Shrinking Civic Space and the Role of Civil Society in Resolution of Conflict in Anglophone Cameroon

Gordon Crawford, James Kiven Kewir, Nancy Annan, Maurice Beseng

    Research output: Working paper/PreprintWorking paper

    253 Downloads (Pure)


    With over 3000 people killed, more than 200 villages burnt, over 750,000 people internally displaced and 1.3 million people in need of assistance, there is an urgent need to resolve the Cameroon Anglophone conflict. This is a highly neglected conflict between the Cameroonian military forces and armed separatist groups which has been ongoing since October 2017. The armed separatist groups are fighting for an independent state called ‘Ambazonia’, comprising the country’s two English-speaking Northwest and Southwest regions. This report captures the voices and experiences of local civil society organisations (CSOs) – an important but largely marginalised voice – in their efforts towards conflict resolution in a challenging environment. Findings stem from an empirical pilot study conducted by Coventry University’s Centre for Trust, Peace and Social Relations (CTPSR) and partners from the African Leadership Centre, Nairobi, and the University of Buea (UB), Cameroon. The pilot study brought together 15 CSOs from the two English-speaking regions in a one-day workshop to learn about their organisations’ experiences in conflict resolution, the challenges they faced, and the strategies adopted to overcome such challenges. The workshop discussions were then followed up with six in-depth interviews with selected CSO leaders. The voices and experiences of the diverse CSOs are examined within the framework of two contrasting discourses: the important role of CSOs in conflict resolution and the phenomenon of ‘shrinking civic space’ for CSO action.
    The study notes that while the operational structures of CSOs are increasingly constrained by government restrictions and by security threats stemming from the civil war situation, local CSOs from the affected English-speaking regions of Cameroon have, nonetheless, made significant efforts to resolve the conflict. These issues are elaborated in this report, which is laid out in seven sections.
    The introduction briefly examines the current conflict and efforts towards conflict resolution before justifying the need to examine the role of local CSOs within the context of increasing restriction of civic space in Cameroon. It concludes by briefly elaborating on the research methods. Thereafter Section Two locates the research within two strands of relevant scholarly literature: the local turn in the conflict resolution literature towards ‘peacebuilding from below’; and that of ‘shrinking civic space’ for civil society activities. The third section provides the historical background to the longstanding ‘Anglophone problem’ in Cameroon that morphed into a civil war in 2017 and which has pitted Cameroonian government forces against separatist armed groups in the English-speaking regions. It notes that the current conflict has its roots in the legacies that stem from Cameroon’s unique colonial history and the nature of post-independence settlements. The subsequent empirical sections focus on the three main objectives of this pilot study: Section Four on the contributions of CSOs in conflict resolution; Section Five on the challenges they face; and Section Six on the strategies that CSOs adopt to counter the civic restrictions and to contribute to conflict resolution efforts. Section Seven concludes by summarising the findings, noting the following:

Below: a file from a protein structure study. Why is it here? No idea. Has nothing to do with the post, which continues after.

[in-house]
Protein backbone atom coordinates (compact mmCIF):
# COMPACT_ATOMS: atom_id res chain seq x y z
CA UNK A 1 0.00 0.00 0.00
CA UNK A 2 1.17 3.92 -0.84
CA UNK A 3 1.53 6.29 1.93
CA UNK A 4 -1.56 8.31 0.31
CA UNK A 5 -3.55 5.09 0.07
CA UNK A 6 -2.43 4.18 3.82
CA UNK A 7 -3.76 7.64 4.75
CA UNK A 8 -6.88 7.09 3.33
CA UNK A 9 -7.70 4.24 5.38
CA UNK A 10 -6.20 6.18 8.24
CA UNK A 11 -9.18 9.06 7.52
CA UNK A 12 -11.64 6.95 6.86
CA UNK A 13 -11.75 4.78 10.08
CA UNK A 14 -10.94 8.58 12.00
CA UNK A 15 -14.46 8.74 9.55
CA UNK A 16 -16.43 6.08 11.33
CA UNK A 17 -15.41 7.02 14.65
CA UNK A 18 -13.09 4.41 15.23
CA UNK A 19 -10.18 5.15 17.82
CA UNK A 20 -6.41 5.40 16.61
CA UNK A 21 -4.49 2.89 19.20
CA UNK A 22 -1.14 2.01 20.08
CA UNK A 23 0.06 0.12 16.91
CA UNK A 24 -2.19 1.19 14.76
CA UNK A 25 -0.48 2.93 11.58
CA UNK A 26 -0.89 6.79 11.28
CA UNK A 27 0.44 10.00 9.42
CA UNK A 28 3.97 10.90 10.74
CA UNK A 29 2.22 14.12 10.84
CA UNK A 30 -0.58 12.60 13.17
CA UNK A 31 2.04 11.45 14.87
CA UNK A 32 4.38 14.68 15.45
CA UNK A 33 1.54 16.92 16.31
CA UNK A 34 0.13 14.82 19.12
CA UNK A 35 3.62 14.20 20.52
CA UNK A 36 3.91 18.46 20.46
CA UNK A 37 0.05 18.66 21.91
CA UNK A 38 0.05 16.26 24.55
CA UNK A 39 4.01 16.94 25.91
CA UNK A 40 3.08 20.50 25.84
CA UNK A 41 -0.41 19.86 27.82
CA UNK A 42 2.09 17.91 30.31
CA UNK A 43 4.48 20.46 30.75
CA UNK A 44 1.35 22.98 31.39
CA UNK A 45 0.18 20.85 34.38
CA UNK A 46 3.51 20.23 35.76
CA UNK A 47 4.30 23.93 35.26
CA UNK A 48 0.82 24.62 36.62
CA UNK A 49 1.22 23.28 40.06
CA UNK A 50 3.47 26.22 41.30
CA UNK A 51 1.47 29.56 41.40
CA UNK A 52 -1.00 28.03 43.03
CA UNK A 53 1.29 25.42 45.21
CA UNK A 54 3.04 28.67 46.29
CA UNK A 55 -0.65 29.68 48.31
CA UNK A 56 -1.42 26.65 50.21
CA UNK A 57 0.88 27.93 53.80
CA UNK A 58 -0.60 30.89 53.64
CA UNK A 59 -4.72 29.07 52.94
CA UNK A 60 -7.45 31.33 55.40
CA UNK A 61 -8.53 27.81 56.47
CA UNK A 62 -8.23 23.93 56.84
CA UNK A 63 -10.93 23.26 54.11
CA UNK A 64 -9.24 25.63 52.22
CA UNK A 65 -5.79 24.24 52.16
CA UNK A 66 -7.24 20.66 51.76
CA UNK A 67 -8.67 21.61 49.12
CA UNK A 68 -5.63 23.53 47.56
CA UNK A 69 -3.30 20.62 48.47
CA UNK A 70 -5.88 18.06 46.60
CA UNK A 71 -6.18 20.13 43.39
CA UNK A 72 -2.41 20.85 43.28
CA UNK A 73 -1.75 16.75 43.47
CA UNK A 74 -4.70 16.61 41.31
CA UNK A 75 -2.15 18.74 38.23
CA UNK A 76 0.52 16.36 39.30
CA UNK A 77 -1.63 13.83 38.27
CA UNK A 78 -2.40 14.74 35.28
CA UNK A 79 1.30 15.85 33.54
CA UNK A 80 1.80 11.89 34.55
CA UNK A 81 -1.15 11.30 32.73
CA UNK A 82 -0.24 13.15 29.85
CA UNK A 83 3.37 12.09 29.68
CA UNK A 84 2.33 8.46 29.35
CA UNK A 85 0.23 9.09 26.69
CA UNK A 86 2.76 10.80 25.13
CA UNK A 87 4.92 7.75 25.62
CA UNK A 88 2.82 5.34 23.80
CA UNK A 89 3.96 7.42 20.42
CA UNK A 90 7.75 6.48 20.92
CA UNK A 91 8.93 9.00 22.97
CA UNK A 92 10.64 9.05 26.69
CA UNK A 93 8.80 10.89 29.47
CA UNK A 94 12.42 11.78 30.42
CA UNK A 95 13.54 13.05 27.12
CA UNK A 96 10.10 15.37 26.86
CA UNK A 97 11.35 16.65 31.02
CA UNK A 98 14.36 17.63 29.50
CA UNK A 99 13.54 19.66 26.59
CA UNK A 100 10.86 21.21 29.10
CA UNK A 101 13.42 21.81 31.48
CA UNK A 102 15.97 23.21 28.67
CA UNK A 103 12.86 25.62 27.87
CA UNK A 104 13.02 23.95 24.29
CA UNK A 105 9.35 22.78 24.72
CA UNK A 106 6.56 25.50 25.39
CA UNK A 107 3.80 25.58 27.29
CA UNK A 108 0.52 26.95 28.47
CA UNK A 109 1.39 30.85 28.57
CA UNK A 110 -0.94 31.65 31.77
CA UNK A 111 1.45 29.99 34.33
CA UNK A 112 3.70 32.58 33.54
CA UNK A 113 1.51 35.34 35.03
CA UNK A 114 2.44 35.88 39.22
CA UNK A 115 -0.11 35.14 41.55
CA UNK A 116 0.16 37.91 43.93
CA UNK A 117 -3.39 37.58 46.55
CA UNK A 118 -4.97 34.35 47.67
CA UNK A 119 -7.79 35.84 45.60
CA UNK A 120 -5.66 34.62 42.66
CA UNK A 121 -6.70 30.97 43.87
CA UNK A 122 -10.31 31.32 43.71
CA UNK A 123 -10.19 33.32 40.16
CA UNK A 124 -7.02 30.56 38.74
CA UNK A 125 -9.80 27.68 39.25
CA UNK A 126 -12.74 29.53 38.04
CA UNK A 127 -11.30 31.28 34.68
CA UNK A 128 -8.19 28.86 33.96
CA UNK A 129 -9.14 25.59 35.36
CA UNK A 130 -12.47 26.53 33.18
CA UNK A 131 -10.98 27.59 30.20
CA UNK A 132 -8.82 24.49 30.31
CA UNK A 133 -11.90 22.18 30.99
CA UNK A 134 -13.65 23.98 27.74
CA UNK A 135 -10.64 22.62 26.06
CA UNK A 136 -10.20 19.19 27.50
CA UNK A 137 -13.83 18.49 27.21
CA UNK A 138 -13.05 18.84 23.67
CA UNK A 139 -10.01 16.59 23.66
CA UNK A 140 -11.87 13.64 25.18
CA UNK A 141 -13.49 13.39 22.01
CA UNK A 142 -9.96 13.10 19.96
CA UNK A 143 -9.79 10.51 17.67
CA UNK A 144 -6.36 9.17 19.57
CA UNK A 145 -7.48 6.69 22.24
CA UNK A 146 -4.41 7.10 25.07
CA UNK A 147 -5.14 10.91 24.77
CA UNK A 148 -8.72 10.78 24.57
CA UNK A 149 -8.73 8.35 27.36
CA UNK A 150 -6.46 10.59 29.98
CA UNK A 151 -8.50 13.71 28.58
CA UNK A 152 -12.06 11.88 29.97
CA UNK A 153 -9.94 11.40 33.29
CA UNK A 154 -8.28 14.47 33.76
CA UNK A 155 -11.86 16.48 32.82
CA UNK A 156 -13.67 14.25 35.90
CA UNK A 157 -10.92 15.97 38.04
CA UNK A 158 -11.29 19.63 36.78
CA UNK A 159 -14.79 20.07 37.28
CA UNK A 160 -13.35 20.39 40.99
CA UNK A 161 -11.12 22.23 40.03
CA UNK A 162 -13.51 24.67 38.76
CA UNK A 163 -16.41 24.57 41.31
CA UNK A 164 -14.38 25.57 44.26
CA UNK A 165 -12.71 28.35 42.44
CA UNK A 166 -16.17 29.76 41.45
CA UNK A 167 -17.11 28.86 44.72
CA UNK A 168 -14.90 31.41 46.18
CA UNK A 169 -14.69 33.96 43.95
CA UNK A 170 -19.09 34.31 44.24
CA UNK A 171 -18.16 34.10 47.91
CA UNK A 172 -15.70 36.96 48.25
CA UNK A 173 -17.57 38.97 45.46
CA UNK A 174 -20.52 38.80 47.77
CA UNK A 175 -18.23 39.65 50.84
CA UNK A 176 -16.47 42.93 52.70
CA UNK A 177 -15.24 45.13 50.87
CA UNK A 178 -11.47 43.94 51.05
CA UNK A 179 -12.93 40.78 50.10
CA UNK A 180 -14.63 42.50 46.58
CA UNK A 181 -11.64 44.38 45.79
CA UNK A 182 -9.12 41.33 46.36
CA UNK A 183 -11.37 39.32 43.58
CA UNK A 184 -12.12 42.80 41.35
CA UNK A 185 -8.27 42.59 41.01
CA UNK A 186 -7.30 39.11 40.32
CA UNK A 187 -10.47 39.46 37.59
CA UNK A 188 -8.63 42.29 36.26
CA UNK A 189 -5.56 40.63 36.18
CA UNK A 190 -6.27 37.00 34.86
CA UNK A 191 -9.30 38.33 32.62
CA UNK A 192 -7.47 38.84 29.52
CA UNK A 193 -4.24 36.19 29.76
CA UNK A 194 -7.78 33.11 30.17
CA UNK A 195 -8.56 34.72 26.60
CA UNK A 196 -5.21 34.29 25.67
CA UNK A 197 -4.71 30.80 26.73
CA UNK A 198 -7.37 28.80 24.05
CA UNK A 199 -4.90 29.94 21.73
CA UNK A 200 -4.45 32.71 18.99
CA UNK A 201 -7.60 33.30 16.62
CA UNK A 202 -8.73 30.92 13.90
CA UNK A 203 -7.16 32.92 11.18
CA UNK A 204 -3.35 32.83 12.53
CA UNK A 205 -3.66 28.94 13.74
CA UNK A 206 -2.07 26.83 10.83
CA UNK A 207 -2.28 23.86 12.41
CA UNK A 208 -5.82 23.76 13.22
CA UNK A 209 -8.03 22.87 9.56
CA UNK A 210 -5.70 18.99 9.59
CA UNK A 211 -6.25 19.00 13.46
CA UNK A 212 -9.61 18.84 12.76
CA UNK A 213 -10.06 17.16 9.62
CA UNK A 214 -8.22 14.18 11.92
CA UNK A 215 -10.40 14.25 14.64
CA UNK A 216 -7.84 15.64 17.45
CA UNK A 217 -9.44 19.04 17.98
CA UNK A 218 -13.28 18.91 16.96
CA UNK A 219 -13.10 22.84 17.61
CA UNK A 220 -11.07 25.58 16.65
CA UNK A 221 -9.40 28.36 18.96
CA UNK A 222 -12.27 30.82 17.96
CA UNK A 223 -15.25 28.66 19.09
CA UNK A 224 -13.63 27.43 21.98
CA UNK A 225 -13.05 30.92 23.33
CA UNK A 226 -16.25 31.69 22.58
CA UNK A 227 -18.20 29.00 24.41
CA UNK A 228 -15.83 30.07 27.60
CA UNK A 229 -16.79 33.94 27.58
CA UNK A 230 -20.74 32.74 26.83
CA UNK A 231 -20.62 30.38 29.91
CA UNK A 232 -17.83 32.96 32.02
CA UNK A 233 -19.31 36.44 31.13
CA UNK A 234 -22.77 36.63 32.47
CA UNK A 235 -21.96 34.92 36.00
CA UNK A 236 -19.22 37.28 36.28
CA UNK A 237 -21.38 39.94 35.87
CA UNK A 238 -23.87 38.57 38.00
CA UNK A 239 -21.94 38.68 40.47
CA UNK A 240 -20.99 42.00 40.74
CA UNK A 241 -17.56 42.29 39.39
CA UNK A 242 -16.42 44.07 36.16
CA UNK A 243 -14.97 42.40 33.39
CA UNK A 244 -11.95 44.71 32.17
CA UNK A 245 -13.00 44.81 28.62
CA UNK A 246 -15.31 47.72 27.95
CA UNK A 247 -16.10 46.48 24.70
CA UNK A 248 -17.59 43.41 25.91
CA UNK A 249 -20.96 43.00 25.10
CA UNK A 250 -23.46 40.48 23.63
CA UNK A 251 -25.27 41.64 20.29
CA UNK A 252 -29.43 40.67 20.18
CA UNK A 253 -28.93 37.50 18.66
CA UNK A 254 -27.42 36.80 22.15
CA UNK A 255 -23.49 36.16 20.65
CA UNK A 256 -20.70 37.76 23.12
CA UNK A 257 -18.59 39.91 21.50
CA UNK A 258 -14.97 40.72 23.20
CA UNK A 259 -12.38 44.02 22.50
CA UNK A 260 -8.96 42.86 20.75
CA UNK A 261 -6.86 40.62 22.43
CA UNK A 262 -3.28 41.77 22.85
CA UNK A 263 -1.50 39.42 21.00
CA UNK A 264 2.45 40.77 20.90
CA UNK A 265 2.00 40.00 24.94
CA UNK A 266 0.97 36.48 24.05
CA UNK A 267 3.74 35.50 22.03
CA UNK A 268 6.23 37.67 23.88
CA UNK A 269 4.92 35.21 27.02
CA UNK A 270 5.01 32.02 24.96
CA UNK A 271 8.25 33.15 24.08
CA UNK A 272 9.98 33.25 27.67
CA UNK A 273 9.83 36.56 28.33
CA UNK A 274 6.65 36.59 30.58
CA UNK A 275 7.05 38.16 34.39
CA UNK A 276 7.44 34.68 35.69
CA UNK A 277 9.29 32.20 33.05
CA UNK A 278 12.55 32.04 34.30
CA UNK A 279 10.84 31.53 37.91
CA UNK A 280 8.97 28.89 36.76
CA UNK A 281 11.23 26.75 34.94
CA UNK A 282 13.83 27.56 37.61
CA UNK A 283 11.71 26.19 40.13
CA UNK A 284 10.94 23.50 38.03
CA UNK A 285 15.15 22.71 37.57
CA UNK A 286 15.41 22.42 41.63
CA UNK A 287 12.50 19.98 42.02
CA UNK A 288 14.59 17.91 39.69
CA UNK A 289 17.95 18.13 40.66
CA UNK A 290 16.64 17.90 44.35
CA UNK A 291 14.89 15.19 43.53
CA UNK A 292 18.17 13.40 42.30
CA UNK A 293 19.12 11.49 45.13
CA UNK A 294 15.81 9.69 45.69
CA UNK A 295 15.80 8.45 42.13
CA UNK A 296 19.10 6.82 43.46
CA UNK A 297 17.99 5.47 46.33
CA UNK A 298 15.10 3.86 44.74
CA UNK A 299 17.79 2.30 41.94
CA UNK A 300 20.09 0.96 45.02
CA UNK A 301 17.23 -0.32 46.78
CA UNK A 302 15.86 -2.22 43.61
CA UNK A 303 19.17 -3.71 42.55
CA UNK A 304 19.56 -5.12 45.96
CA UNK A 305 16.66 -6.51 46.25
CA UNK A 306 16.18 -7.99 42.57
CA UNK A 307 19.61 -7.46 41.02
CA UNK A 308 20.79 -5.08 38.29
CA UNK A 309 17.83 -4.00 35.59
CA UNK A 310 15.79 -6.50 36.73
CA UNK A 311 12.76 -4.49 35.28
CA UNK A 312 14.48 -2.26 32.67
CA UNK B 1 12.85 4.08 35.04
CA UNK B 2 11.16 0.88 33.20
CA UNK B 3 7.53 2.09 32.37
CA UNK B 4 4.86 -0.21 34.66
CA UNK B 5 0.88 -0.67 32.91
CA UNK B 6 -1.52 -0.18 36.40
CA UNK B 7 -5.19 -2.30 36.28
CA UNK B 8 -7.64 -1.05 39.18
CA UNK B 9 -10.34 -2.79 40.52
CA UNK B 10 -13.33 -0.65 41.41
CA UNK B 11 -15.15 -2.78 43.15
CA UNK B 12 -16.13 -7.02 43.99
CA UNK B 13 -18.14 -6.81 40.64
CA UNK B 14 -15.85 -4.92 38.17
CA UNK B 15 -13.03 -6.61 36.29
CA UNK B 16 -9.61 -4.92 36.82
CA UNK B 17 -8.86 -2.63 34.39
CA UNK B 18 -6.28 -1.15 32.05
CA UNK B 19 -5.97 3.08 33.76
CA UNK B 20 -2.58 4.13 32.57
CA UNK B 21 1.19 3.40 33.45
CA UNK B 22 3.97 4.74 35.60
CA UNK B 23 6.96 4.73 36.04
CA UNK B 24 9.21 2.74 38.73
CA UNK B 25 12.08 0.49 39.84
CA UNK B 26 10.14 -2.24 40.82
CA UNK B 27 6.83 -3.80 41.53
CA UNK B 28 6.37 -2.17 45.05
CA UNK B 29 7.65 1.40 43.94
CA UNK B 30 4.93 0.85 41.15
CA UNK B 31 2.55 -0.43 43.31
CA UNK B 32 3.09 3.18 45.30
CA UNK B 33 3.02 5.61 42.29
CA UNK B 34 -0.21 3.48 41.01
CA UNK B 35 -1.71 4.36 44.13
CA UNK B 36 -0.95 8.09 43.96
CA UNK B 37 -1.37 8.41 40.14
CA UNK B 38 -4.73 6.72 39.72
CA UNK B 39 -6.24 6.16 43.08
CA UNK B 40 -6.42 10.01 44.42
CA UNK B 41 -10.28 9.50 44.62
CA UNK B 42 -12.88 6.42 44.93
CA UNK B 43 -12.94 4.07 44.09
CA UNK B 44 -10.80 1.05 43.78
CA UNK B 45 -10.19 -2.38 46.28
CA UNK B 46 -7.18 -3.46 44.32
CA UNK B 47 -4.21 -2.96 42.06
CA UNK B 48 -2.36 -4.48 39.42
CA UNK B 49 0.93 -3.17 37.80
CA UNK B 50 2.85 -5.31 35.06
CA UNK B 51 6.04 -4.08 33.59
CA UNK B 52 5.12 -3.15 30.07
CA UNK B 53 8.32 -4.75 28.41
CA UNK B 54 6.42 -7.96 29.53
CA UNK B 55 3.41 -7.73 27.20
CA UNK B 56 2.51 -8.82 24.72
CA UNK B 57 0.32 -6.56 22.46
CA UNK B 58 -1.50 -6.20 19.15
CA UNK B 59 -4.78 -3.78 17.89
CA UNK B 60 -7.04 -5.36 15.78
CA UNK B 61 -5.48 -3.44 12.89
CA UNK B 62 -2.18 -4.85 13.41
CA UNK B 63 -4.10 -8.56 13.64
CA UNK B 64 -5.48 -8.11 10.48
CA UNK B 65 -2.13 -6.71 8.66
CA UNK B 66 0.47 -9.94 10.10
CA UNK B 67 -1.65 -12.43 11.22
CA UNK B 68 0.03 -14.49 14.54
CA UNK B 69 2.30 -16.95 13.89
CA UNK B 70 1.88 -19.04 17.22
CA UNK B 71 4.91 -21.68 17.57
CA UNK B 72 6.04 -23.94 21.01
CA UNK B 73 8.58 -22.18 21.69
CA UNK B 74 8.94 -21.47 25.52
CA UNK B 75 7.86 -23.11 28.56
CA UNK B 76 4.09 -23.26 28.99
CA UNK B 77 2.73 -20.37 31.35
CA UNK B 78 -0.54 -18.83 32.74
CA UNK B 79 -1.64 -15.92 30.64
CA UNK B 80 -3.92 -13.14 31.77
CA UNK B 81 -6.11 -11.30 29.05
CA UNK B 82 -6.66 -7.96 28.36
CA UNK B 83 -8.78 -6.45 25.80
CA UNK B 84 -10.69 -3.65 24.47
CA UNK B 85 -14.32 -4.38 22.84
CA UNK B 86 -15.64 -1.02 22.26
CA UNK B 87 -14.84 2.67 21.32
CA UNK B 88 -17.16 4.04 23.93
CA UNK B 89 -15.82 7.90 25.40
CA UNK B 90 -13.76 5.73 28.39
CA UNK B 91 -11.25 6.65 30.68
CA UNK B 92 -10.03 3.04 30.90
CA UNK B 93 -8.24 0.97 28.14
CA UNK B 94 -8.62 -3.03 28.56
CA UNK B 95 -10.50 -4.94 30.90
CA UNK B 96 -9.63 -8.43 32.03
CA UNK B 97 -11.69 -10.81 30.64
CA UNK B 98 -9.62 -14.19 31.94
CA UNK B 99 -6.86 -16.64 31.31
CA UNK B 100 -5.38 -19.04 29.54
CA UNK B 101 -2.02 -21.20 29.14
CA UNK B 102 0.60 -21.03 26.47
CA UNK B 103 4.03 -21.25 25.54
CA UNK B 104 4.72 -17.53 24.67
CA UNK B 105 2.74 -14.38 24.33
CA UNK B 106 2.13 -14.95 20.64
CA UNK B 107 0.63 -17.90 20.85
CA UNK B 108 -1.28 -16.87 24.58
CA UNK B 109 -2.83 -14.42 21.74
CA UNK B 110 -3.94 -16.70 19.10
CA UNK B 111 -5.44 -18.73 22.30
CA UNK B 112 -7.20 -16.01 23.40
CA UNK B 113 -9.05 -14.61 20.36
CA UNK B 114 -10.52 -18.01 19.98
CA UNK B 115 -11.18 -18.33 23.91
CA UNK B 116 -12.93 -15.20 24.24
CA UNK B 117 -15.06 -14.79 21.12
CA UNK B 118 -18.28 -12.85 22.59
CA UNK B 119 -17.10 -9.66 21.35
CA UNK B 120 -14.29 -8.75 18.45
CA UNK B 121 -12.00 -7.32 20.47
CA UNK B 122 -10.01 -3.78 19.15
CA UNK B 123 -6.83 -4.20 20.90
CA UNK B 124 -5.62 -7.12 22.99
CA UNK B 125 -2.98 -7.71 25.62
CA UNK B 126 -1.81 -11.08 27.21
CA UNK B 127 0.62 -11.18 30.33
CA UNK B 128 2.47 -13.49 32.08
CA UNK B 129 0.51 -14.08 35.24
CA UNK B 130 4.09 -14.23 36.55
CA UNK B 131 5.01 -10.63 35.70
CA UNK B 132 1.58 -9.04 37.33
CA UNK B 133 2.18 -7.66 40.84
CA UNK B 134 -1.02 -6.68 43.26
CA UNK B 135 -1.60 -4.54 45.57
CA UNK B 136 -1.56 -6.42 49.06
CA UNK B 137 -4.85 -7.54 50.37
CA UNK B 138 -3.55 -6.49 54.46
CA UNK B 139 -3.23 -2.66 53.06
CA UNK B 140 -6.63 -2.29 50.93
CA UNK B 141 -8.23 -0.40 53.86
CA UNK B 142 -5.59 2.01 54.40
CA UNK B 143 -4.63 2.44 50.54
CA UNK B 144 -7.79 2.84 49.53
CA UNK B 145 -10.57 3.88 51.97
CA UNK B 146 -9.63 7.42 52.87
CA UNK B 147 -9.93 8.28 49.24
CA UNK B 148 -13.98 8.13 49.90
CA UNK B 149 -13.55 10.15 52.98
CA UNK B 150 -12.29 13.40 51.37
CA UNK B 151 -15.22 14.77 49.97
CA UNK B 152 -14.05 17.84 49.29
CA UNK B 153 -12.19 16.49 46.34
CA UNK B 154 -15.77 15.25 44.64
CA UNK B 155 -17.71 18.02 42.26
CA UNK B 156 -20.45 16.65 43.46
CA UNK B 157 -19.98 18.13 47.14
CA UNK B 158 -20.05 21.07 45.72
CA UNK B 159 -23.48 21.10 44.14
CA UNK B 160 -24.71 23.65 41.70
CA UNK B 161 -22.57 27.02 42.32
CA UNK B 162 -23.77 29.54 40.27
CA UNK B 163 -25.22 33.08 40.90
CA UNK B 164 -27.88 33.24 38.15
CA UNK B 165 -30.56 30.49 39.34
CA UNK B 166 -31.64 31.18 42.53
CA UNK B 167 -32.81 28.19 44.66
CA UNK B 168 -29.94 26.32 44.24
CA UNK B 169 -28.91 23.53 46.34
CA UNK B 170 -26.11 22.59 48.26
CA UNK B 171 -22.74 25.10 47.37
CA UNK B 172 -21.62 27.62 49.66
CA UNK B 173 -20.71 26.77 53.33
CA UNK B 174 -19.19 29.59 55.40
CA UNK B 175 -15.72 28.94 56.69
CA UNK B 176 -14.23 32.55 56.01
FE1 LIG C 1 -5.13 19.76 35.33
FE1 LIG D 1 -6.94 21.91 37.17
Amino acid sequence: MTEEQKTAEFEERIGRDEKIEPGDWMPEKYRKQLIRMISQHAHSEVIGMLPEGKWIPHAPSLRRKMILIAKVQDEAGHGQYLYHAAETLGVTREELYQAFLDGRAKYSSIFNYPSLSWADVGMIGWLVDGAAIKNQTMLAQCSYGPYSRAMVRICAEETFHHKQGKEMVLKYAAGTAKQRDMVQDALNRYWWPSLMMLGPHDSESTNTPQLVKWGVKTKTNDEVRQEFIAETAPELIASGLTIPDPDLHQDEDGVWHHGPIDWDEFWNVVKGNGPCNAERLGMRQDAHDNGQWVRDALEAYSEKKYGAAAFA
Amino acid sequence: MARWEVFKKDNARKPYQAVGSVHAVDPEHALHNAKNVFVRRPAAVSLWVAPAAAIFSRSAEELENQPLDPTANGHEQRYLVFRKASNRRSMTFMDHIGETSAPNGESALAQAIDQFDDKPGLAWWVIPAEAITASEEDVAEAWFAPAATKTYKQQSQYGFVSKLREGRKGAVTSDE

• CSOs within the English-speaking regions of Cameroon are in a difficult and paradoxical situation that pits their important role in peacebuilding from below within the context of shrinking civic space for their actions. Such restrictions are due to a tightening of government legislation and military crackdown on protests and gatherings that have not received written authorisation.
    • CSOs have reoriented their activities towards resolution of the conflict by engaging with most-affected communities to provide humanitarian relief and psychosocial support, by building an evidence base of human rights violations and war crimes by both parties, and by highlighting the conflict’s adverse consequences for citizens.
    • CSOs have worked to rally community support, built coalitions with other CSOs and networked with international NGOs in advocacy work towards peaceful resolution of the conflict. Such strategies have enabled CSOs to counter shrinking civic space and remain visible as conflict resolution actors.
    • Working through coalitions and interacting with both government and non-state armed actors has given CSOs more power to maintain pressure for conflict resolution.
    • Dialogue with local communities has also enabled CSOs to act as mediators in bottom-up processes, enhancing local agency and bringing the views of those affected into policy spaces
    Original languageEnglish
    Number of pages42
    Publication statusPublished - 11 Jan 2021


    • Cameroon, Anglophone conflict, civil society organisations, conflict resolution, shrinking civic space

    ASJC Scopus subject areas

    • Social Sciences(all)


    Dive into the research topics of 'Shrinking Civic Space and the Role of Civil Society in Resolution of Conflict in Anglophone Cameroon'. Together they form a unique fingerprint.

    Cite this